By the time I moved from Atlanta to Charlotte, Uncle Ken and Aunt Gwen had been settled in Hendersonville for several years, just outside Asheville, North Carolina, and I began to visit them, and they me. I was struck by how easy it was to be with them. We shared a common view of what is right, non-religiously-based views on spirituality, decidedly liberal views on social issues, an appreciation for birds and squirrels and nature, and the five o’clock cocktail hour.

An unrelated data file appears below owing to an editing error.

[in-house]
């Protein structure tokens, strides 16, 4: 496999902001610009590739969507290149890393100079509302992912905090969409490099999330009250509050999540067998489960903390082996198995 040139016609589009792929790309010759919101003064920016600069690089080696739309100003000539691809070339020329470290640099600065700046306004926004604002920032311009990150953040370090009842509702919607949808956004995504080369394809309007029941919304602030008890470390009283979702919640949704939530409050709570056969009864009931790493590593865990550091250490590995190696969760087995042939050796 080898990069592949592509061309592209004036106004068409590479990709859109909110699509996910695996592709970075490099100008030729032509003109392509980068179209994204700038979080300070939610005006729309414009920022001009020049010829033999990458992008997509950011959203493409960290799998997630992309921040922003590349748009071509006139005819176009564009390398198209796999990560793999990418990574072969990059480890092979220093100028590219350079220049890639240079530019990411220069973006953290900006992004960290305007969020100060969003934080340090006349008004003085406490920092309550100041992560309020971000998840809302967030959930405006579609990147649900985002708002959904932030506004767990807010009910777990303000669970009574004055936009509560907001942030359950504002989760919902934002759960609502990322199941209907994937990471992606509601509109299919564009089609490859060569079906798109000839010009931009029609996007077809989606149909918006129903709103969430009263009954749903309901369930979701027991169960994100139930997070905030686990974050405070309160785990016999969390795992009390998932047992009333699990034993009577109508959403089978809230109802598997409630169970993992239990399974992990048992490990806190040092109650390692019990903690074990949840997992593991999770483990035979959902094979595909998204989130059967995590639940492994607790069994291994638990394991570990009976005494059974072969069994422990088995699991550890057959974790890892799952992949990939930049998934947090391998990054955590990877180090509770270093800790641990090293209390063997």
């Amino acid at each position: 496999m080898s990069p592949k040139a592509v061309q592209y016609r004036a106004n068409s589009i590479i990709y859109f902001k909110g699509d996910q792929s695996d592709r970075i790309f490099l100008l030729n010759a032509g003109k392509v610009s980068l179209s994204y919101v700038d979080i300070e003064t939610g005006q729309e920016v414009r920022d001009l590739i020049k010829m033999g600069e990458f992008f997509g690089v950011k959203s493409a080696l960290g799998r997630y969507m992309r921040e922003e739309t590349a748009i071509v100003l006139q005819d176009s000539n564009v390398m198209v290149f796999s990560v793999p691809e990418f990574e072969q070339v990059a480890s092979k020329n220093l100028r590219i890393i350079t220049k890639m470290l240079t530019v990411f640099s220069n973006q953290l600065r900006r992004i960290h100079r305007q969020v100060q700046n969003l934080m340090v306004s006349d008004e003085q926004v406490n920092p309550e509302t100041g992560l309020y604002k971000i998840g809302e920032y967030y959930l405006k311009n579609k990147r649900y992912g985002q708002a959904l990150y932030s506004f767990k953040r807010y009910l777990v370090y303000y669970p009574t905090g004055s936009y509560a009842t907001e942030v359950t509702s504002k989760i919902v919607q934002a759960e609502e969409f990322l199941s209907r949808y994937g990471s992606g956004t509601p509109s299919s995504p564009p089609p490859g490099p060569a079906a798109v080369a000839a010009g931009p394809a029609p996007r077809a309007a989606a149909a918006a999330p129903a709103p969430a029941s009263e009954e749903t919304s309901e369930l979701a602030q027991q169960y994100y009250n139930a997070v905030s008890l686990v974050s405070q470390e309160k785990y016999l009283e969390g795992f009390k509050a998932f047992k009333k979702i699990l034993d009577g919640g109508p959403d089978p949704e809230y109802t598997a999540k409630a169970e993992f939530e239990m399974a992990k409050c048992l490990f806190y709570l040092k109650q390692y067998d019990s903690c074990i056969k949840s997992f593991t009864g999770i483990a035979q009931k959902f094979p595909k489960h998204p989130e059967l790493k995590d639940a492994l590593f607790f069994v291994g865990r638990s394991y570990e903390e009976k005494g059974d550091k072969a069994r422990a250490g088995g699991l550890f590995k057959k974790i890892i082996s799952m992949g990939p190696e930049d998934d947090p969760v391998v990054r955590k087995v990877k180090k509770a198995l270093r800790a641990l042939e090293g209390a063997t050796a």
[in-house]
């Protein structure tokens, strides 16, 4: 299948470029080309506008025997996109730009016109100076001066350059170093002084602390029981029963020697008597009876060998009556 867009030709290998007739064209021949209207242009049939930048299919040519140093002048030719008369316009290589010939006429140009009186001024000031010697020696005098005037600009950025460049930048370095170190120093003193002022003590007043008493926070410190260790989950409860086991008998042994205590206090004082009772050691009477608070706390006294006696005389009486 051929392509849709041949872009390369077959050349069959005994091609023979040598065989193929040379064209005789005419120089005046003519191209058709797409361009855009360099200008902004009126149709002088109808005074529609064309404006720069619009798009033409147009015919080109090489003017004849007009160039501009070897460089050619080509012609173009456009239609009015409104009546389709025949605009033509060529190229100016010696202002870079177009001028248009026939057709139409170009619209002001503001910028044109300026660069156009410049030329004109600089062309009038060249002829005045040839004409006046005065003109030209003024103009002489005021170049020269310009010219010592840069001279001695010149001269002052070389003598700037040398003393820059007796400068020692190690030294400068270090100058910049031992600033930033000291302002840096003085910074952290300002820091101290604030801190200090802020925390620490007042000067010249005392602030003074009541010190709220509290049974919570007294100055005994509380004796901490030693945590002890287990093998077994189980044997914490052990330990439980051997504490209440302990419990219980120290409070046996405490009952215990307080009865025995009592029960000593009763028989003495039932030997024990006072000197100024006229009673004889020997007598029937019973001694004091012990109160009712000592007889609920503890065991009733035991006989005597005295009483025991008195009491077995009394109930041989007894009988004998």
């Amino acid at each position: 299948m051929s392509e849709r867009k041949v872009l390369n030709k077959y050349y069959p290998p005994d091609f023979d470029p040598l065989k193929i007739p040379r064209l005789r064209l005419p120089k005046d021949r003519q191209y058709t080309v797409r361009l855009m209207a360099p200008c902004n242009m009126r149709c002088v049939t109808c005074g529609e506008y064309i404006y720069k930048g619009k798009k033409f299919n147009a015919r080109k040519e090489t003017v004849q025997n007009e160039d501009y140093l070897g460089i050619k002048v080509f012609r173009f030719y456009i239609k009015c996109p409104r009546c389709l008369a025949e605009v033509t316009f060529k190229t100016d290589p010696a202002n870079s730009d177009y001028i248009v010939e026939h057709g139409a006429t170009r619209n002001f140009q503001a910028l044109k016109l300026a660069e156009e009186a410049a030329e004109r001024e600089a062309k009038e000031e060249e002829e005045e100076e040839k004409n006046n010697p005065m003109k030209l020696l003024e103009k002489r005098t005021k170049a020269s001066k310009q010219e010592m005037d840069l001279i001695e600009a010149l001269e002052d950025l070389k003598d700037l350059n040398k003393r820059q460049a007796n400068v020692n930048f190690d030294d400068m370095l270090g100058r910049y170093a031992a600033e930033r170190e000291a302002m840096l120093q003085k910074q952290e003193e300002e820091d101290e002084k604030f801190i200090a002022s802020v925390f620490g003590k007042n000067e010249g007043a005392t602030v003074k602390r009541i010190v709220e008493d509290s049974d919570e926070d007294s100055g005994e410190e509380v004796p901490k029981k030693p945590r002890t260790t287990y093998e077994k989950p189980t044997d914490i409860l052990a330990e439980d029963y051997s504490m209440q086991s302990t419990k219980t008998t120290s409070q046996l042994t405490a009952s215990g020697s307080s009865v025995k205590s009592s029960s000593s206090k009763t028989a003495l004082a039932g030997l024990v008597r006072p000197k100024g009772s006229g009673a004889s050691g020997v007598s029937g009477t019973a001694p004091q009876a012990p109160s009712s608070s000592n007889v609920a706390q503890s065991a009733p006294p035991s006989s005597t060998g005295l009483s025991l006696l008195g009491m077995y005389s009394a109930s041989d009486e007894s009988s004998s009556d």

I could talk of my experience in the corporate world of banking, the frustrations of its politics and efficiency-improvement initiatives, and the good things that made working that hard for the many hours I did at least bearable, if not worthwhile. Sometimes we’d sit on their deck looking out at the many birds at their various feeders, the “whirligig” squirrel toy that held a small ear of corn that would give the squirrel quite a surprise when it spun around from its added weight, and we’d talk. Those experiences motivated me to create my own backyard sanctuary that I call “My Peaceful Place”. They came to visit me and admired what I’d done, I think for the same reason I admired theirs, and I found great joy in finding special little objects of “yard art” for their home. It all just seemed to make the world a better place.